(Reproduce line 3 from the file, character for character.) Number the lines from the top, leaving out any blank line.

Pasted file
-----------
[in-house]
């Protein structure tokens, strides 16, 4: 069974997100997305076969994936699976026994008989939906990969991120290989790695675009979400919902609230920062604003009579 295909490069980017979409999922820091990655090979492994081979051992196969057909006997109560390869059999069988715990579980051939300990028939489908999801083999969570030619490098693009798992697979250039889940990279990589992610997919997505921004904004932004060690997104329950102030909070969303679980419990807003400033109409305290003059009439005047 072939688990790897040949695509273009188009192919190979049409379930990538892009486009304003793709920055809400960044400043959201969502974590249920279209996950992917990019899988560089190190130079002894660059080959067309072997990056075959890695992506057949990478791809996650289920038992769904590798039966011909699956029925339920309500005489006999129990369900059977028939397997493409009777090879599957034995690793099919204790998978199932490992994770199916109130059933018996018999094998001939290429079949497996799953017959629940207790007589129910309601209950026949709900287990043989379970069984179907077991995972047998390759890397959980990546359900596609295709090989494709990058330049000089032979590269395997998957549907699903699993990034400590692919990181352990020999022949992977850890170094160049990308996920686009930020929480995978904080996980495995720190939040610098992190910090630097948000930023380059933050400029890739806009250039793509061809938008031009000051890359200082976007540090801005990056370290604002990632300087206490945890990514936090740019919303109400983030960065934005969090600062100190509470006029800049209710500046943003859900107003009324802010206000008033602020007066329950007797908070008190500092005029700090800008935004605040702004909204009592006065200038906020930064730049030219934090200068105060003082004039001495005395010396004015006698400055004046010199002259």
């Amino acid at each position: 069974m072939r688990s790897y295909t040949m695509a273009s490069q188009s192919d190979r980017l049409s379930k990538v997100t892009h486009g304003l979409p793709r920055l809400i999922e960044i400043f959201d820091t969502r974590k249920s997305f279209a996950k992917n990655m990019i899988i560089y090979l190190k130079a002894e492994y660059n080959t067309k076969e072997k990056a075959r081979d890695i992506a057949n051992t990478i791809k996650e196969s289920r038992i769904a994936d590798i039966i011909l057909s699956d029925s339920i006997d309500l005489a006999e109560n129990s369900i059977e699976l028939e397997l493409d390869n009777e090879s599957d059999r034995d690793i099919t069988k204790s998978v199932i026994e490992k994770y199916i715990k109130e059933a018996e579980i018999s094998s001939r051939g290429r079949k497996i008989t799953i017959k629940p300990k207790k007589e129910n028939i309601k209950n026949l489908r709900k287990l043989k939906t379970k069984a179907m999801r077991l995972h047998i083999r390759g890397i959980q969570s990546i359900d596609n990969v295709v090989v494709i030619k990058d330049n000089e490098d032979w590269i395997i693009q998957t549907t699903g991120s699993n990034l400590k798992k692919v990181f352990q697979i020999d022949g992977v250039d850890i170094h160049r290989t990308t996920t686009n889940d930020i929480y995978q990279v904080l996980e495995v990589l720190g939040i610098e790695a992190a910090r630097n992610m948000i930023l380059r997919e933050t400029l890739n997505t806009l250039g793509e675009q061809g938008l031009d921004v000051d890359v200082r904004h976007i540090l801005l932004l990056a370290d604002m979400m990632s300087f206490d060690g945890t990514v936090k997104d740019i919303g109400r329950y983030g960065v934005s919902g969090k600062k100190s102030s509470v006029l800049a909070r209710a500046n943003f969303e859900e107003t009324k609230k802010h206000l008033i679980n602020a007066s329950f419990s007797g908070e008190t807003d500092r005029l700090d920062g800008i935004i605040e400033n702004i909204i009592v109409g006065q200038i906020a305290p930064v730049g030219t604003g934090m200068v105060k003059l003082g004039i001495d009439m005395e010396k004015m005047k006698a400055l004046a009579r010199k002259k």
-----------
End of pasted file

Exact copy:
């Amino acid at each position: 069974m072939r688990s790897y295909t040949m695509a273009s490069q188009s192919d190979r980017l049409s379930k990538v997100t892009h486009g304003l979409p793709r920055l809400i999922e960044i400043f959201d820091t969502r974590k249920s997305f279209a996950k992917n990655m990019i899988i560089y090979l190190k130079a002894e492994y660059n080959t067309k076969e072997k990056a075959r081979d890695i992506a057949n051992t990478i791809k996650e196969s289920r038992i769904a994936d590798i039966i011909l057909s699956d029925s339920i006997d309500l005489a006999e109560n129990s369900i059977e699976l028939e397997l493409d390869n009777e090879s599957d059999r034995d690793i099919t069988k204790s998978v199932i026994e490992k994770y199916i715990k109130e059933a018996e579980i018999s094998s001939r051939g290429r079949k497996i008989t799953i017959k629940p300990k207790k007589e129910n028939i309601k209950n026949l489908r709900k287990l043989k939906t379970k069984a179907m999801r077991l995972h047998i083999r390759g890397i959980q969570s990546i359900d596609n990969v295709v090989v494709i030619k990058d330049n000089e490098d032979w590269i395997i693009q998957t549907t699903g991120s699993n990034l400590k798992k692919v990181f352990q697979i020999d022949g992977v250039d850890i170094h160049r290989t990308t996920t686009n889940d930020i929480y995978q990279v904080l996980e495995v990589l720190g939040i610098e790695a992190a910090r630097n992610m948000i930023l380059r997919e933050t400029l890739n997505t806009l250039g793509e675009q061809g938008l031009d921004v000051d890359v200082r904004h976007i540090l801005l932004l990056a370290d604002m979400m990632s300087f206490d060690g945890t990514v936090k997104d740019i919303g109400r329950y983030g960065v934005s919902g969090k600062k100190s102030s509470v006029l800049a909070r209710a500046n943003f969303e859900e107003t009324k609230k802010h206000l008033i679980n602020a007066s329950f419990s007797g908070e008190t807003d500092r005029l700090d920062g800008i935004i605040e400033n702004i909204i009592v109409g006065q200038i906020a305290p930064v730049g030219t604003g934090m200068v105060k003059l003082g004039i001495d009439m005395e010396k004015m005047k006698a400055l004046a009579r010199k002259k």